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Asset Recovery FAQs

June 1, 2020
Daniel Hall

Burford’s asset tracing business is built on a highly specialized research team that delivers actionable intelligence to help progress legal cases and help recover assets. (While the image of the grizzled private investigator in a trench coat tracking down recalcitrant debtors is certainly alluring, it is wholly unrealistic.)

Below we’ve answered the most frequently asked questions about our asset tracing capabilities. 

How much will it cost and how long will it take to enforce a judgment or retrieve a judgment debt?

Frustratingly, the cost and timing of judgment debt enforcement depend on the client, judgment debtor and jurisdictions involved, among other considerations.

Broadly, we only invest in recoveries where the size of the debt in question is $20 million or more. This is because the probability increases that a debtor is more likely to have an international footprint, which means there is greater opportunity to enforce in friendly jurisdictions. However, it also means this kind of significant debtor is going to be more recalcitrant than others, thereby increasing potential time and cost. As you can imagine, once the debt gets into the hundreds of millions of dollars, it obviously increases the likelihood that any recovery will take longer and be more expensive than a smaller debt.

Furthermore, the amount the client wishes to recover also impacts the recovery timing and costs. Burford often advises clients to take a commercial view of their judgment debt and evaluate the risk-reward profile. For example, if a client is chasing a $50 million judgment or award and is ready to settle for $10 million, that will likely be a relatively swift process, whereas if the client won’t settle for less than $40 million, it will be a longer and more expensive process.

Can Burford search for bank accounts?

Yes, but not in the way people imagine. Everything we do must be suitable for use in courts around the world. One of the strategies we use on every matter when searching for bank accounts is gathering niche bits of legal discovery in multiple jurisdictions. It is important to remember that there is a difference between where assets sit and where information sits, and often bank account data exists in references in jurisdictions unconnected to where the debtor lives or even where the bank account in question may be. If the judgment debtor has a bank account in an offshore haven, it is common that the information about that bank account will sit in a different jurisdiction. Burford’s job is to map out the debtors’ asset profile, proxies and nominees, to ensure that any intelligence it develops can be used as evidence in international litigation.

What is Burford’s pricing and would you buy my judgment debt?

Yes, Burford may be able to buy your judgment debt, but pricing varies based on the risk of enforcement and collection, not just the face value of the debt itself.  There is no ‘one size fits all’ formula we apply. Instead, Burford is keen to provide a solution that addresses the needs of each client and the challenges it is facing. For example, if an outright purchase isn’t the best solution, Burford may provide some upfront capital as well as capital and expertise to enforce against the judgment. In that instance, Burford structures its deals to provide its potential recovery on a multiple of what is spent, a percentage of what is recovered or some combination of those components. We strive to be flexible in pricing because ultimately, we want to focus our efforts on pursuing the judgment debtor.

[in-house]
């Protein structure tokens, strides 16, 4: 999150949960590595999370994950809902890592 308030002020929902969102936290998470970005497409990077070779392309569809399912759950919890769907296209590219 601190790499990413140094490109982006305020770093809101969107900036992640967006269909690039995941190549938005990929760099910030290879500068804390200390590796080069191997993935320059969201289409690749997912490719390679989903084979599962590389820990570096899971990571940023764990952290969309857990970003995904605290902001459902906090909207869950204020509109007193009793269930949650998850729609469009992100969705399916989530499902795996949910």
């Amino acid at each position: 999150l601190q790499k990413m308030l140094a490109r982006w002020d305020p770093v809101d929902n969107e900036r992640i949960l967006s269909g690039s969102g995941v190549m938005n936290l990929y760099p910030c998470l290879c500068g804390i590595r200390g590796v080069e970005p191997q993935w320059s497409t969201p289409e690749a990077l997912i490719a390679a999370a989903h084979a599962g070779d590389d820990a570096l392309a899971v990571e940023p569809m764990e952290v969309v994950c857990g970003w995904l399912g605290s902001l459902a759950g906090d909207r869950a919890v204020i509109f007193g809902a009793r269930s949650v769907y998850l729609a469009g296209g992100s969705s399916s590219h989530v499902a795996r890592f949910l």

Does it matter if I already have a judgment?

As long as a debt is undisputed, it may not matter whether a final judgment has been entered. That said, in a typical commercial dispute, having a fully contested judgment is important, especially when seeking to have the judgment recognized in different jurisdictions. Often, clients come to Burford confident in their default judgment in jurisdiction X, only to learn that the default judgment from their local court won’t be all that helpful if trying to go after assets in jurisdiction Y. The bottom line: Depending on the nature of the dispute, a judgment may be helpful, but it is not necessarily crucial to have at the outset.

How do you deal with judgment debtors in unfriendly or opaque jurisdictions like Russia and China?

There is a crucial distinction between assets' physical location and their legal location. The view Burford takes from the outset is: If a debtor owes a relatively small debt, say $1 million, it’s quite conceivable that its assets exist in its home jurisdiction, posing recovery challenges in jurisdictions like China or Russia. But a debtor with north of $20 million in debt is much more likely to have geographically dispersed assets, incentivized by domestic tax and other issues.  Also, judgment debtors with this profile often have international assets such as yachts, jets, properties and offshore accounts. With an international profile, there is more opportunity to restrain and recover assets.

When dealing with hostile or opaque jurisdictions, Burford attempts to find a non-hostile solution to get debtors to settle. Often the key to successful collection is not necessarily enforcing against a single bank account or asset but developing a multi-prong strategy that likely involves investigation and proceedings in multiple jurisdictions to gain leverage and incentivize the debtor settle. 

Our expertise isn’t just in finding a bank account—it’s in understanding how bad guys think, how they hide assets, and how to bring them to the table.  So, how do we deal with debtors in places like Russia, China, etc.?  We find a non-Russian, non-Chinese solution: i.e. we find and restrain their assets in international locations.